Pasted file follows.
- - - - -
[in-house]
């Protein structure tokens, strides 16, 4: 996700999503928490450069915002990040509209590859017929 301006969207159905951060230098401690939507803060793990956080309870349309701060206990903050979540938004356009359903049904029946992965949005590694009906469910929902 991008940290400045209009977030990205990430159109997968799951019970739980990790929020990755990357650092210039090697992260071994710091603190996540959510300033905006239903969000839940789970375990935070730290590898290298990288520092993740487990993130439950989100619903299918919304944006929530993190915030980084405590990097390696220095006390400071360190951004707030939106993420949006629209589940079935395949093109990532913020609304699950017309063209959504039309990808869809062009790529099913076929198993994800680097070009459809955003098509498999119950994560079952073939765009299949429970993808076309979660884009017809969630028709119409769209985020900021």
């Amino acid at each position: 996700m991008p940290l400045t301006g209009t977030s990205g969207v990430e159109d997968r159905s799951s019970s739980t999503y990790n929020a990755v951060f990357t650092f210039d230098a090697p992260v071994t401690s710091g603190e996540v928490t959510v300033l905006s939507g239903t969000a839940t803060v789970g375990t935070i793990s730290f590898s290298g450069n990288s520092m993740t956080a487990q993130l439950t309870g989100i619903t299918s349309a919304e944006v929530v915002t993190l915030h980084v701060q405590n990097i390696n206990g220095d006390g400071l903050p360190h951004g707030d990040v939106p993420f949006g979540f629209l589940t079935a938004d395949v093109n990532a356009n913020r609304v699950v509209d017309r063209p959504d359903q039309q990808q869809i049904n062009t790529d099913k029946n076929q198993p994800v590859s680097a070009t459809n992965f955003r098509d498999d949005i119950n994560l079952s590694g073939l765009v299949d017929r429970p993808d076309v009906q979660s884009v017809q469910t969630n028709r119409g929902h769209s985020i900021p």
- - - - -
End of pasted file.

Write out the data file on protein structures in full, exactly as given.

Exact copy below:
[in-house]
């Protein structure tokens, strides 16, 4: 996700999503928490450069915002990040509209590859017929 301006969207159905951060230098401690939507803060793990956080309870349309701060206990903050979540938004356009359903049904029946992965949005590694009906469910929902 991008940290400045209009977030990205990430159109997968799951019970739980990790929020990755990357650092210039090697992260071994710091603190996540959510300033905006239903969000839940789970375990935070730290590898290298990288520092993740487990993130439950989100619903299918919304944006929530993190915030980084405590990097390696220095006390400071360190951004707030939106993420949006629209589940079935395949093109990532913020609304699950017309063209959504039309990808869809062009790529099913076929198993994800680097070009459809955003098509498999119950994560079952073939765009299949429970993808076309979660884009017809969630028709119409769209985020900021």
């Amino acid at each position: 996700m991008p940290l400045t301006g209009t977030s990205g969207v990430e159109d997968r159905s799951s019970s739980t999503y990790n929020a990755v951060f990357t650092f210039d230098a090697p992260v071994t401690s710091g603190e996540v928490t959510v300033l905006s939507g239903t969000a839940t803060v789970g375990t935070i793990s730290f590898s290298g450069n990288s520092m993740t956080a487990q993130l439950t309870g989100i619903t299918s349309a919304e944006v929530v915002t993190l915030h980084v701060q405590n990097i390696n206990g220095d006390g400071l903050p360190h951004g707030d990040v939106p993420f949006g979540f629209l589940t079935a938004d395949v093109n990532a356009n913020r609304v699950v509209d017309r063209p959504d359903q039309q990808q869809i049904n062009t790529d099913k029946n076929q198993p994800v590859s680097a070009t459809n992965f955003r098509d498999d949005i119950n994560l079952s590694g073939l765009v299949d017929r429970p993808d076309v009906q979660s884009v017809q469910t969630n028709r119409g929902h769209s985020i900021p």